Musical Hallucinosis — Too Much Of A Good Thing?

He was over 60 years old when he walked into my office; a colorful relic of the sixties, with his multicolor T-shirt, love beads, turquoise earrings.  Like many people found in Southern California who are a little older than their “moment of fame” in the entertainment industry, he had frozen that moment.  I did not recognize his name, but someone who followed the music scene in the sixties may have known his group.
Many of the numbers for which he was known back then were associated with “getting high,” something he told me he had done infrequently then, for it impaired his ability to perform.  He certainly had not done it much since, for there had been some odd jobs (of which he spoke little, obviously not proud he had to do them) and some performances on some kind of a 60’s revival circuit, where he was revered for still being who he was.  There were some problems.

He did have obsessive compulsive disorder.  He had been on a variety of medications which one might expect to be helpful with that, but which had not.  In my experience this was not uncommon.  He was seeing a therapist who was trying to help him with this, but who was doing traditional “insight oriented” therapy.  Of course, this did not work. His worries were mainly about cleanliness and order; common ones.  I recommended the most recent edition of hte book I have been recommending for years, in its most recent edition. (Bantam Press) Despite my efforts to avoid making his therapist sound like an idiot, I sent him to some of the wonderful free self-help you can find on the internet. But wait, there’s more.  He said that he frequently heard, in his head certain lines or phrases of songs he had performed in the sixties. Not whole songs or even parts he liked.  Just opening lines, or one line or phrase, that would repeat an infinity of times.  He had tried to drown it out, all sorts of things, and yet he felt victim to it. It was frustrating and he did not know how to stop it.  This was not conventional obsessive compulsive disorder.

They call it “musical hallucinosis.” I first read about it some years ago in some of the earlier writings of Oliver Sacks, most likely “The Man Who Mistook His Wife for a Hat.” In the discipline of neurology which has historically been dominated by deficits, Sacks has done a wonderful job of humanizing and recounting richly the cases of people with brain dysfunction who simply do not fit any kind of model. Like the person who only looks for lost keys under the streetlight because that is the only place that is lit, most people, including doctors, never find things unless they are looking for therm.  I remember being told in medical school, by a very wise female obstetrician, that the toughest part of the job is vigilance.  Knowing what to look for and remaining vigilant even when seeing plenty of routine patients who might bore you into missing things; that was the tough part.  Especially because there is always more to learn, always more things to look for. More people are learning more about musical hallicinosis.  I think this is because they are looking for it. Another way to deal with this, besides learning and postulating, is thinking historically. I read years ago about the associations between musical composition and something going on in the right (non-dominant) temporal lobe.  A piece of schrappnel in the anterior right temporal lobe of Dimitri Shostakovich, documented, according to my ancient recall, in a technologically primitive CAT scan in New York City.  I remember reading that the brain tumor that took George Gershwin affected that same region. I even remember that Robert Schumann, who had bouts with what we now believe to be manic depression, reported the hallucinosis of a particular “A” tone which was so precise he could match it on the piano.  If that sent him to the asylum, especially when little treatment or medication available, surely any living person could empathize.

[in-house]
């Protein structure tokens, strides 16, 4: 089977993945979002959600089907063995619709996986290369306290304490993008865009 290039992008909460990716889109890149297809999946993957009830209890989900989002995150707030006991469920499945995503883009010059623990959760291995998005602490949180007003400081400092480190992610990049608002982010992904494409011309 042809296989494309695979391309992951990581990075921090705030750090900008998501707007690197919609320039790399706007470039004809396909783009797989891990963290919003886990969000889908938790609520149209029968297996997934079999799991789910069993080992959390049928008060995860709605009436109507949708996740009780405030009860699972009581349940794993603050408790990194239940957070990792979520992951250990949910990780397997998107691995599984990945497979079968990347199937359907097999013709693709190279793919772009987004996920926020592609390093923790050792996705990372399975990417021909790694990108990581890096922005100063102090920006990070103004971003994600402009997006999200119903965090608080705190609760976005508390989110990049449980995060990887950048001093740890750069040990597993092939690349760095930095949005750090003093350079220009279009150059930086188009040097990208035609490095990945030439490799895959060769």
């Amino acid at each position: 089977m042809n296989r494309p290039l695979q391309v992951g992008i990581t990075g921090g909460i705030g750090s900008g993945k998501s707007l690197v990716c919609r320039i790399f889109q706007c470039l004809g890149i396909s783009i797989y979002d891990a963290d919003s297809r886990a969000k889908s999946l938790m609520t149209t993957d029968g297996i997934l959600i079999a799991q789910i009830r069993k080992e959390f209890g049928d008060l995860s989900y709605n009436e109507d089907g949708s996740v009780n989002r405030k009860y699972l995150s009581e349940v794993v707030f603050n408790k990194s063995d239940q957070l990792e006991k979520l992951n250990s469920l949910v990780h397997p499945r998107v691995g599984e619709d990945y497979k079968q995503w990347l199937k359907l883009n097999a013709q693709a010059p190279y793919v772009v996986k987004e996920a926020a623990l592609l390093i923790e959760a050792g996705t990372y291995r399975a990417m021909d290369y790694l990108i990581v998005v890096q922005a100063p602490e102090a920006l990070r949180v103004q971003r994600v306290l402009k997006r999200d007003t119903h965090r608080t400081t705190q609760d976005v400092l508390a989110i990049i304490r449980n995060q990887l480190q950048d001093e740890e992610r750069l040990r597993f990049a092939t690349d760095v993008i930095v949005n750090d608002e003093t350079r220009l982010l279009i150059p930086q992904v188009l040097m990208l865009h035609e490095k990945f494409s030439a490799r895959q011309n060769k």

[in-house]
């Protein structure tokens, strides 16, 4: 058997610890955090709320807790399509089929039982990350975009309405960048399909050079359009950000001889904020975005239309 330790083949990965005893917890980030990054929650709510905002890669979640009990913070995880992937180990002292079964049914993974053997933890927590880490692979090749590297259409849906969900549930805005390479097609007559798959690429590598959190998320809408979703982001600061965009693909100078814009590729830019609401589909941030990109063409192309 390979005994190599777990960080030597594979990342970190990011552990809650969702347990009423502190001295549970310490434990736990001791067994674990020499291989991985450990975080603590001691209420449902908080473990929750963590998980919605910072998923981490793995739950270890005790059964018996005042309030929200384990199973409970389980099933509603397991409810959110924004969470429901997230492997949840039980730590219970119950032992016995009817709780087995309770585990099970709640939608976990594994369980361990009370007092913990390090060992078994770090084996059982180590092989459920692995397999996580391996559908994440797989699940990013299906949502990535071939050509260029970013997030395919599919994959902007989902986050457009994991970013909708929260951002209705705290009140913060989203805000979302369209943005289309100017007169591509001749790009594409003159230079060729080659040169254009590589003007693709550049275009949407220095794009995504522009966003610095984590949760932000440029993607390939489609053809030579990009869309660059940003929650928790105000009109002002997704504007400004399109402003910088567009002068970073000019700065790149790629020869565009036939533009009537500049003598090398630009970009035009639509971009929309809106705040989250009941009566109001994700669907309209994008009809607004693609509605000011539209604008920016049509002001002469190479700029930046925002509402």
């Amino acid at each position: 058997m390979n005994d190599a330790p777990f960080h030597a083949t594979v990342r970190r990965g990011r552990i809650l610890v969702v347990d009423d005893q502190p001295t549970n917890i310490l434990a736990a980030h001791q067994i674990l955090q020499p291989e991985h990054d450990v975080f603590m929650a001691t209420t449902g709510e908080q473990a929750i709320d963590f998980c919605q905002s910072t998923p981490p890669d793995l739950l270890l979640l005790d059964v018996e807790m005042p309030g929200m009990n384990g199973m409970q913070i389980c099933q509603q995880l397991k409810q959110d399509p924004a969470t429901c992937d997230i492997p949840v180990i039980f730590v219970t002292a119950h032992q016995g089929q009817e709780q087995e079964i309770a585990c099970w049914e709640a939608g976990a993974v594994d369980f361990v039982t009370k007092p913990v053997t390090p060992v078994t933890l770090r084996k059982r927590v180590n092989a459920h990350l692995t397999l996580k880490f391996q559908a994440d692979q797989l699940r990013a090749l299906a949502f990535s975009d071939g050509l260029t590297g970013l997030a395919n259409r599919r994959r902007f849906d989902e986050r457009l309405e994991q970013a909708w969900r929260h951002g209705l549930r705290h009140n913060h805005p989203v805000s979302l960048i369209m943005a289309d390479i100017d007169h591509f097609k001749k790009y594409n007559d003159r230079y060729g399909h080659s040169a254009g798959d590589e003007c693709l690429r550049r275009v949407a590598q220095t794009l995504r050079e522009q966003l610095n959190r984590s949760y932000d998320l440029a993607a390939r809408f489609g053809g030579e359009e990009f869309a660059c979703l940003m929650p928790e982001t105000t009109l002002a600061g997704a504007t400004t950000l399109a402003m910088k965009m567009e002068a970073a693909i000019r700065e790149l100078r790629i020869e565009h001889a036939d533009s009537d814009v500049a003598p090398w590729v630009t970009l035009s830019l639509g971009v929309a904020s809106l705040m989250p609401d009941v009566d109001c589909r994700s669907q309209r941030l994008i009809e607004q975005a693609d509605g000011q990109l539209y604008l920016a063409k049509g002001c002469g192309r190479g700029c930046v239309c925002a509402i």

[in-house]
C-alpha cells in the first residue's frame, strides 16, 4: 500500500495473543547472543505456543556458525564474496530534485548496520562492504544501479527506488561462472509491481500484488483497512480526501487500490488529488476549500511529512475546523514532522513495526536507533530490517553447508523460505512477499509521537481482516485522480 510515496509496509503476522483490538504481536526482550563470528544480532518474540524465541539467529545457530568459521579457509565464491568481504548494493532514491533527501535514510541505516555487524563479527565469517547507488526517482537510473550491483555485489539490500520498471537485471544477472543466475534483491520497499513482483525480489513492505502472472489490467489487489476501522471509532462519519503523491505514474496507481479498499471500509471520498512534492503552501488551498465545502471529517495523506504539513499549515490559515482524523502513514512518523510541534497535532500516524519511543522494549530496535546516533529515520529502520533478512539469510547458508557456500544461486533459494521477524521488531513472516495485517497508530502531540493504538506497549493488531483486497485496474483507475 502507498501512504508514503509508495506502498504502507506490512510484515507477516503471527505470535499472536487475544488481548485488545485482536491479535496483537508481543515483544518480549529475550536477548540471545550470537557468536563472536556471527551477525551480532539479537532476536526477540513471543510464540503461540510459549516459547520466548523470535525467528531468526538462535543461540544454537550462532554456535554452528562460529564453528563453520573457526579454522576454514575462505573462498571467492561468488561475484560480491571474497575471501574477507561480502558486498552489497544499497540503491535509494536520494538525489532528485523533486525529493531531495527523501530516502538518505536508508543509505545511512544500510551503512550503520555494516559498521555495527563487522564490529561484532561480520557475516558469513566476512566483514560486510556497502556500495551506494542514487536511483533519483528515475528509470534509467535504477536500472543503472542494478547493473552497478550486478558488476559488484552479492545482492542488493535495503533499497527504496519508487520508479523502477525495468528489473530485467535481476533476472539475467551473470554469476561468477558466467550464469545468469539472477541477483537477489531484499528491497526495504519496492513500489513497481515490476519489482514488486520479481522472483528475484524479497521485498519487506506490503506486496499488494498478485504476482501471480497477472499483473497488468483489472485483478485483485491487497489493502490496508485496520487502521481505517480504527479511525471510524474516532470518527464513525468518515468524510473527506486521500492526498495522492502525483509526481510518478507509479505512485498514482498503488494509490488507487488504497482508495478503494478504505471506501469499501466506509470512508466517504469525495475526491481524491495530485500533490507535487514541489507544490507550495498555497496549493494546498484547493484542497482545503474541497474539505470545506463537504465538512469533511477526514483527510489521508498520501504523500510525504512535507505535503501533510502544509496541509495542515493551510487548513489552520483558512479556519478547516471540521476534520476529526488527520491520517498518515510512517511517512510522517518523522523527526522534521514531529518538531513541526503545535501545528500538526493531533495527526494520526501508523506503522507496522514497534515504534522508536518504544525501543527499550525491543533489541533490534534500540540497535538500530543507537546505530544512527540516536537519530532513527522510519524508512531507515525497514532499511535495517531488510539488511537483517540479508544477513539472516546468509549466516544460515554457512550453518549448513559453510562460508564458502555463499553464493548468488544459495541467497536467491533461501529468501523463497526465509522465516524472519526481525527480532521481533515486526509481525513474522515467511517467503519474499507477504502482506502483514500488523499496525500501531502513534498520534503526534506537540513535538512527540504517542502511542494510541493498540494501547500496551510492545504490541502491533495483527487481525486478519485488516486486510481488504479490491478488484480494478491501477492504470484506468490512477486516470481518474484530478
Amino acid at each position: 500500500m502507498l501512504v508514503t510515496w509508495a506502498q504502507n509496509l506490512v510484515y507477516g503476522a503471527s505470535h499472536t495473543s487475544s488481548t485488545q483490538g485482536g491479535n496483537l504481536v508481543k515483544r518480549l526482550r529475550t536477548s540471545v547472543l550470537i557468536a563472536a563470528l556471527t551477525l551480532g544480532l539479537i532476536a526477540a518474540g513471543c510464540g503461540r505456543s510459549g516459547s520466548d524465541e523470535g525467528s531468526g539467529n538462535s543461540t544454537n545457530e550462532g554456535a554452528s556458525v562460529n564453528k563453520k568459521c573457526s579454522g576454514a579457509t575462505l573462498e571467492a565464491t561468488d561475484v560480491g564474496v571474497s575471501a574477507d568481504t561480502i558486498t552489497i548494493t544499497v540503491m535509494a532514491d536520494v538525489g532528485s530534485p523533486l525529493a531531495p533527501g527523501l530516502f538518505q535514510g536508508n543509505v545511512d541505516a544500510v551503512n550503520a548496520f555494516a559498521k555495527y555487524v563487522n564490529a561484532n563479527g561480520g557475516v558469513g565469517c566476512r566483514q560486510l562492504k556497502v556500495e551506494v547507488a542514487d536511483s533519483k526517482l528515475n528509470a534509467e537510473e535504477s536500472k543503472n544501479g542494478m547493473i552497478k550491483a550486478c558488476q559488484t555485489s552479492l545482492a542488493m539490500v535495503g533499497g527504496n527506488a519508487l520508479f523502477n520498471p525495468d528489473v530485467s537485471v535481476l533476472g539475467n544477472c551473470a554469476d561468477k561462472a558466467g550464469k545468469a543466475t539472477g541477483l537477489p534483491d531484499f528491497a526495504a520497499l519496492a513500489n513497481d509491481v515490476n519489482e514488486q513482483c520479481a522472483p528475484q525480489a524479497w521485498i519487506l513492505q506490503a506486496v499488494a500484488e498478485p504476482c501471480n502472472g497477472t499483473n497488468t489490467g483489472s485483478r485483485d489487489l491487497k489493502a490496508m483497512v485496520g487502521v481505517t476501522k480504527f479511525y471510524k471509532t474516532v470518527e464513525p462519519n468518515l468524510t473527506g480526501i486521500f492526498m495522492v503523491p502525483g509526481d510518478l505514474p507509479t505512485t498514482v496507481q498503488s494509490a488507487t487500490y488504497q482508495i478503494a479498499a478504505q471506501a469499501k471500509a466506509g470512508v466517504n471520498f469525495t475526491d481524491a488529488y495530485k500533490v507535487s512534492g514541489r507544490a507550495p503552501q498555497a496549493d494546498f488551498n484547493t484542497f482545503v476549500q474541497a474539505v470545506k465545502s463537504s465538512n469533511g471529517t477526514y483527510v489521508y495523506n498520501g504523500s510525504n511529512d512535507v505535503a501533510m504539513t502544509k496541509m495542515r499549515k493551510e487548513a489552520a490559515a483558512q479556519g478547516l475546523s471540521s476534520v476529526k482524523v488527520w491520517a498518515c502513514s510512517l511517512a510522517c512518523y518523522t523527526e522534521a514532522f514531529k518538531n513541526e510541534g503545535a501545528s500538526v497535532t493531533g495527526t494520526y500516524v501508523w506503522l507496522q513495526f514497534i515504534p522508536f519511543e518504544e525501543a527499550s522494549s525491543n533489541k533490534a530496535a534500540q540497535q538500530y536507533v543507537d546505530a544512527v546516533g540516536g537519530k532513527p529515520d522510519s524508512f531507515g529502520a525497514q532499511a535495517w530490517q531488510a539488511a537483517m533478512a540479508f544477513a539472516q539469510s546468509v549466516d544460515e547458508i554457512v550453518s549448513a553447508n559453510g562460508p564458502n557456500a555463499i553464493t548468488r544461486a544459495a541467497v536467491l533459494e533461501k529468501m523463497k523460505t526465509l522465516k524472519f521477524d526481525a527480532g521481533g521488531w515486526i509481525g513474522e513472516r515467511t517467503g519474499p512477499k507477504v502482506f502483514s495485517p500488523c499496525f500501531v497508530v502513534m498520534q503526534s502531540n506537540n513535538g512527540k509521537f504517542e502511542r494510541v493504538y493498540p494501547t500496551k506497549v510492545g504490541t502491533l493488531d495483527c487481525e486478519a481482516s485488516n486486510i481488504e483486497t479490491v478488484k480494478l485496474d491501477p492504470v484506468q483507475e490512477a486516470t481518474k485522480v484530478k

As for my patient, like many with musical hallucinosis, he did not hear anything original.  Just repetitions that became bothersome.  We discussed some practical things he could try, like “masking” with other music, or even simply finishing the songs that the hallucinations started.  This latter strategy seems to have worked for him.  After all, he felt he was taking enough medication and he did not want to take any additional medications for hallucinations.  I thought that was just fine; most people are taking too many medications, anyway.

As for what else to do, I really did not have enough evidence from my reading of the medical literature to do very much.  Most series, like the article already cited, suggest that this phenomenon seems to be most frequently where there are hearing difficulties.  I ordered him a hearing test, a simple screening one.  They call it “pure tone audiometry.”

An appointment requested from an overburdened system, but we are pressing forward, as much as he and the system will bear.  Always a delicate balance, between personal need and t he ability of the system to respond. I smile to know my love of music and fascination at reading the medical literature may have helped me help this patient.  The ideal, hard to make real, is to treat every patient in his or her individual integrity, as a human, as a research subject, as a source of wonder, as a life original.

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